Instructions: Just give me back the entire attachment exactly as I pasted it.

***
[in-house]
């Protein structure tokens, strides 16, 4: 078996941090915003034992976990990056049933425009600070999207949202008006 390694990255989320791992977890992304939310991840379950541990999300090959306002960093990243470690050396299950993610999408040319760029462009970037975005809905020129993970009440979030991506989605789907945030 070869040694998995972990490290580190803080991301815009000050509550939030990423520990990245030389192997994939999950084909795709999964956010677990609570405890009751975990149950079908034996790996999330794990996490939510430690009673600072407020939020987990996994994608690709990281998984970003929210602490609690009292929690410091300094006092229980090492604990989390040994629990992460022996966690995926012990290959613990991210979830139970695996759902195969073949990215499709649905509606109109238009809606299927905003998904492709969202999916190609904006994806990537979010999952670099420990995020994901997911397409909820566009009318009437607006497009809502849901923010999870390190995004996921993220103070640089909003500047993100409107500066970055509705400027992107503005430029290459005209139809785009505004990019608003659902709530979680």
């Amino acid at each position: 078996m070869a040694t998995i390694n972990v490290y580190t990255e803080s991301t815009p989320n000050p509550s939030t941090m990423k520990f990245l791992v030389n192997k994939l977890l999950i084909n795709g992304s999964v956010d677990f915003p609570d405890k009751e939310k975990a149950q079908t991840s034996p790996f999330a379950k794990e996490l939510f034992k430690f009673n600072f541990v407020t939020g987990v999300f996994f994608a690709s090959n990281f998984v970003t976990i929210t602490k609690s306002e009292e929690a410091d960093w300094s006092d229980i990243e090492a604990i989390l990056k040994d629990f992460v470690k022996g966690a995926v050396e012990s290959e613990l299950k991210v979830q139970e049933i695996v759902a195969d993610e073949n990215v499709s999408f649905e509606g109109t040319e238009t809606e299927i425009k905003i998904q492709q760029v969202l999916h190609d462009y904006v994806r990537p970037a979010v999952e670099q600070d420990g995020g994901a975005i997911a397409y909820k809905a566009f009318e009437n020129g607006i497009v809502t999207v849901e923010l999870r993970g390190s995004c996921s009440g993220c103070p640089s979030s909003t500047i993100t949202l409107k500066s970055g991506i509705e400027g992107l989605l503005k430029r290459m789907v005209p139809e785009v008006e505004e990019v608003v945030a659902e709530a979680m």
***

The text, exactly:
[in-house]
């Protein structure tokens, strides 16, 4: 078996941090915003034992976990990056049933425009600070999207949202008006 390694990255989320791992977890992304939310991840379950541990999300090959306002960093990243470690050396299950993610999408040319760029462009970037975005809905020129993970009440979030991506989605789907945030 070869040694998995972990490290580190803080991301815009000050509550939030990423520990990245030389192997994939999950084909795709999964956010677990609570405890009751975990149950079908034996790996999330794990996490939510430690009673600072407020939020987990996994994608690709990281998984970003929210602490609690009292929690410091300094006092229980090492604990989390040994629990992460022996966690995926012990290959613990991210979830139970695996759902195969073949990215499709649905509606109109238009809606299927905003998904492709969202999916190609904006994806990537979010999952670099420990995020994901997911397409909820566009009318009437607006497009809502849901923010999870390190995004996921993220103070640089909003500047993100409107500066970055509705400027992107503005430029290459005209139809785009505004990019608003659902709530979680």
């Amino acid at each position: 078996m070869a040694t998995i390694n972990v490290y580190t990255e803080s991301t815009p989320n000050p509550s939030t941090m990423k520990f990245l791992v030389n192997k994939l977890l999950i084909n795709g992304s999964v956010d677990f915003p609570d405890k009751e939310k975990a149950q079908t991840s034996p790996f999330a379950k794990e996490l939510f034992k430690f009673n600072f541990v407020t939020g987990v999300f996994f994608a690709s090959n990281f998984v970003t976990i929210t602490k609690s306002e009292e929690a410091d960093w300094s006092d229980i990243e090492a604990i989390l990056k040994d629990f992460v470690k022996g966690a995926v050396e012990s290959e613990l299950k991210v979830q139970e049933i695996v759902a195969d993610e073949n990215v499709s999408f649905e509606g109109t040319e238009t809606e299927i425009k905003i998904q492709q760029v969202l999916h190609d462009y904006v994806r990537p970037a979010v999952e670099q600070d420990g995020g994901a975005i997911a397409y909820k809905a566009f009318e009437n020129g607006i497009v809502t999207v849901e923010l999870r993970g390190s995004c996921s009440g993220c103070p640089s979030s909003t500047i993100t949202l409107k500066s970055g991506i509705e400027g992107l989605l503005k430029r290459m789907v005209p139809e785009v008006e505004e990019v608003v945030a659902e709530a979680m």